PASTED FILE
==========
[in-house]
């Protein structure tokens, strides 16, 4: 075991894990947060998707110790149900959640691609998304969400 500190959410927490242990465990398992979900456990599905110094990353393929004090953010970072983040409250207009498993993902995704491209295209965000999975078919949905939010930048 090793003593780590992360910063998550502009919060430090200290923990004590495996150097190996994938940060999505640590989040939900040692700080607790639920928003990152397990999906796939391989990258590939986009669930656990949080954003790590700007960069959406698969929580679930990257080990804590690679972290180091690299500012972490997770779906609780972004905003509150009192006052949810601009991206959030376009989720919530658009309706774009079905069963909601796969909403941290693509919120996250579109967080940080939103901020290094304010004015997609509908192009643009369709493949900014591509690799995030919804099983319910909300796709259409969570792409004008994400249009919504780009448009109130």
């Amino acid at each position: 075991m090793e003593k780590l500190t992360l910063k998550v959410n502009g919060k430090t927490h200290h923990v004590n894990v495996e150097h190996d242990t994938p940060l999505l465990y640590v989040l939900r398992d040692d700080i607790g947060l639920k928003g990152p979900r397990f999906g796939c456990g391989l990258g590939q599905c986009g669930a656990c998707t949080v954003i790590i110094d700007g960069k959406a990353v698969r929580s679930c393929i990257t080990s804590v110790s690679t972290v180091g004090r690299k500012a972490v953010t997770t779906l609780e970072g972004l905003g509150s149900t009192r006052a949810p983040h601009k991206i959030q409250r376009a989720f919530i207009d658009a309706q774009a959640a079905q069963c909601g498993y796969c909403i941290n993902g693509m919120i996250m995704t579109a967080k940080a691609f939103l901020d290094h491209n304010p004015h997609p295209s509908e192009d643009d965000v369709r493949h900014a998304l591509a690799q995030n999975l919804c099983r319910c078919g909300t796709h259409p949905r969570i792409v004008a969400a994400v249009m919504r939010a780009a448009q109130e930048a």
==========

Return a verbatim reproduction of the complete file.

[in-house]
């Protein structure tokens, strides 16, 4: 075991894990947060998707110790149900959640691609998304969400 500190959410927490242990465990398992979900456990599905110094990353393929004090953010970072983040409250207009498993993902995704491209295209965000999975078919949905939010930048 090793003593780590992360910063998550502009919060430090200290923990004590495996150097190996994938940060999505640590989040939900040692700080607790639920928003990152397990999906796939391989990258590939986009669930656990949080954003790590700007960069959406698969929580679930990257080990804590690679972290180091690299500012972490997770779906609780972004905003509150009192006052949810601009991206959030376009989720919530658009309706774009079905069963909601796969909403941290693509919120996250579109967080940080939103901020290094304010004015997609509908192009643009369709493949900014591509690799995030919804099983319910909300796709259409969570792409004008994400249009919504780009448009109130």
């Amino acid at each position: 075991m090793e003593k780590l500190t992360l910063k998550v959410n502009g919060k430090t927490h200290h923990v004590n894990v495996e150097h190996d242990t994938p940060l999505l465990y640590v989040l939900r398992d040692d700080i607790g947060l639920k928003g990152p979900r397990f999906g796939c456990g391989l990258g590939q599905c986009g669930a656990c998707t949080v954003i790590i110094d700007g960069k959406a990353v698969r929580s679930c393929i990257t080990s804590v110790s690679t972290v180091g004090r690299k500012a972490v953010t997770t779906l609780e970072g972004l905003g509150s149900t009192r006052a949810p983040h601009k991206i959030q409250r376009a989720f919530i207009d658009a309706q774009a959640a079905q069963c909601g498993y796969c909403i941290n993902g693509m919120i996250m995704t579109a967080k940080a691609f939103l901020d290094h491209n304010p004015h997609p295209s509908e192009d643009d965000v369709r493949h900014a998304l591509a690799q995030n999975l919804c099983r319910c078919g909300t796709h259409p949905r969570i792409v004008a969400a994400v249009m919504r939010a780009a448009q109130e930048a």